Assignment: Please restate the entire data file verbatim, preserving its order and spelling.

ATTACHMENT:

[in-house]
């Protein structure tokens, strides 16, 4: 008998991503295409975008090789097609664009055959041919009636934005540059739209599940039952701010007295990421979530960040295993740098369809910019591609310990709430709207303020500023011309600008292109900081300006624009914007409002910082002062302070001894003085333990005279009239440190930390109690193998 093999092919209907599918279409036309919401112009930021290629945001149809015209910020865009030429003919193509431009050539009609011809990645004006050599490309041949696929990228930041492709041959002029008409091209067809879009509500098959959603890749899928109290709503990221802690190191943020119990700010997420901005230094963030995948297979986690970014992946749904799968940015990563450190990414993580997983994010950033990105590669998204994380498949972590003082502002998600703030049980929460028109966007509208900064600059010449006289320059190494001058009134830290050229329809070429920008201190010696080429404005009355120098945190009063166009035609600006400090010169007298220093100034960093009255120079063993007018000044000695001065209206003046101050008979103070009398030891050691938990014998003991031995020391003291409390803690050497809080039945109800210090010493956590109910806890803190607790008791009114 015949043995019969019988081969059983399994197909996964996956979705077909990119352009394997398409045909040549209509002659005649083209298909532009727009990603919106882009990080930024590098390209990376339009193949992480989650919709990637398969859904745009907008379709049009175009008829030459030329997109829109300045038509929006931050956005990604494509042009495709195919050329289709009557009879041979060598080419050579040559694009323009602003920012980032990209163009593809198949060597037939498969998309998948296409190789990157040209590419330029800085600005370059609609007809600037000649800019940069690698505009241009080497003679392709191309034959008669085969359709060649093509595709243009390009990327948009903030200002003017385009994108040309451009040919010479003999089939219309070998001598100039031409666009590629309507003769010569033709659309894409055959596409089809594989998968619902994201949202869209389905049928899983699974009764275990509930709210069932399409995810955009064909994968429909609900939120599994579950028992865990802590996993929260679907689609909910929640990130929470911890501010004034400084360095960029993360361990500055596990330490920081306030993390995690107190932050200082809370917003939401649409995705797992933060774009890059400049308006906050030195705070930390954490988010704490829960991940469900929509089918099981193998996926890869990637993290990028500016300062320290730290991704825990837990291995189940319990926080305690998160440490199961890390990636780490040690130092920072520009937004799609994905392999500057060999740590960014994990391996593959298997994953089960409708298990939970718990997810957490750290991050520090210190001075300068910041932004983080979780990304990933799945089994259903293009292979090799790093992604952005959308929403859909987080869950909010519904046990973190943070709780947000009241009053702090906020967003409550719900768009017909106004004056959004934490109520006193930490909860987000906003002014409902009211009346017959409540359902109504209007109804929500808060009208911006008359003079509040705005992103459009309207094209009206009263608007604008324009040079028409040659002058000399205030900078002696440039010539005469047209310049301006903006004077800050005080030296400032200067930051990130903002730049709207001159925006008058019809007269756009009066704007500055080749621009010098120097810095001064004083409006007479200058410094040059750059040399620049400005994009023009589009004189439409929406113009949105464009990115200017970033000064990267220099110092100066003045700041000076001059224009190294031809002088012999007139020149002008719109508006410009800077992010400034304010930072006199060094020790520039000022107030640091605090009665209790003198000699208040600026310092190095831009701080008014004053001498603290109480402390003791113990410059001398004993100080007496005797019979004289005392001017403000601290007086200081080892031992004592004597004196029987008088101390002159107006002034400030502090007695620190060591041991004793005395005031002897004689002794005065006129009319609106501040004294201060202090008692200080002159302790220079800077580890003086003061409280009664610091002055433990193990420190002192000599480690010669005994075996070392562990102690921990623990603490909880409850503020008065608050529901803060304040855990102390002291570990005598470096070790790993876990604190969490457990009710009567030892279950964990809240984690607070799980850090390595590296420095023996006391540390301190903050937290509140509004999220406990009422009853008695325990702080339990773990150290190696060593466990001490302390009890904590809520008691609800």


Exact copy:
[in-house]
């Protein structure tokens, strides 16, 4: 008998991503295409975008090789097609664009055959041919009636934005540059739209599940039952701010007295990421979530960040295993740098369809910019591609310990709430709207303020500023011309600008292109900081300006624009914007409002910082002062302070001894003085333990005279009239440190930390109690193998 093999092919209907599918279409036309919401112009930021290629945001149809015209910020865009030429003919193509431009050539009609011809990645004006050599490309041949696929990228930041492709041959002029008409091209067809879009509500098959959603890749899928109290709503990221802690190191943020119990700010997420901005230094963030995948297979986690970014992946749904799968940015990563450190990414993580997983994010950033990105590669998204994380498949972590003082502002998600703030049980929460028109966007509208900064600059010449006289320059190494001058009134830290050229329809070429920008201190010696080429404005009355120098945190009063166009035609600006400090010169007298220093100034960093009255120079063993007018000044000695001065209206003046101050008979103070009398030891050691938990014998003991031995020391003291409390803690050497809080039945109800210090010493956590109910806890803190607790008791009114 015949043995019969019988081969059983399994197909996964996956979705077909990119352009394997398409045909040549209509002659005649083209298909532009727009990603919106882009990080930024590098390209990376339009193949992480989650919709990637398969859904745009907008379709049009175009008829030459030329997109829109300045038509929006931050956005990604494509042009495709195919050329289709009557009879041979060598080419050579040559694009323009602003920012980032990209163009593809198949060597037939498969998309998948296409190789990157040209590419330029800085600005370059609609007809600037000649800019940069690698505009241009080497003679392709191309034959008669085969359709060649093509595709243009390009990327948009903030200002003017385009994108040309451009040919010479003999089939219309070998001598100039031409666009590629309507003769010569033709659309894409055959596409089809594989998968619902994201949202869209389905049928899983699974009764275990509930709210069932399409995810955009064909994968429909609900939120599994579950028992865990802590996993929260679907689609909910929640990130929470911890501010004034400084360095960029993360361990500055596990330490920081306030993390995690107190932050200082809370917003939401649409995705797992933060774009890059400049308006906050030195705070930390954490988010704490829960991940469900929509089918099981193998996926890869990637993290990028500016300062320290730290991704825990837990291995189940319990926080305690998160440490199961890390990636780490040690130092920072520009937004799609994905392999500057060999740590960014994990391996593959298997994953089960409708298990939970718990997810957490750290991050520090210190001075300068910041932004983080979780990304990933799945089994259903293009292979090799790093992604952005959308929403859909987080869950909010519904046990973190943070709780947000009241009053702090906020967003409550719900768009017909106004004056959004934490109520006193930490909860987000906003002014409902009211009346017959409540359902109504209007109804929500808060009208911006008359003079509040705005992103459009309207094209009206009263608007604008324009040079028409040659002058000399205030900078002696440039010539005469047209310049301006903006004077800050005080030296400032200067930051990130903002730049709207001159925006008058019809007269756009009066704007500055080749621009010098120097810095001064004083409006007479200058410094040059750059040399620049400005994009023009589009004189439409929406113009949105464009990115200017970033000064990267220099110092100066003045700041000076001059224009190294031809002088012999007139020149002008719109508006410009800077992010400034304010930072006199060094020790520039000022107030640091605090009665209790003198000699208040600026310092190095831009701080008014004053001498603290109480402390003791113990410059001398004993100080007496005797019979004289005392001017403000601290007086200081080892031992004592004597004196029987008088101390002159107006002034400030502090007695620190060591041991004793005395005031002897004689002794005065006129009319609106501040004294201060202090008692200080002159302790220079800077580890003086003061409280009664610091002055433990193990420190002192000599480690010669005994075996070392562990102690921990623990603490909880409850503020008065608050529901803060304040855990102390002291570990005598470096070790790993876990604190969490457990009710009567030892279950964990809240984690607070799980850090390595590296420095023996006391540390301190903050937290509140509004999220406990009422009853008695325990702080339990773990150290190696060593466990001490302390009890904590809520008691609800």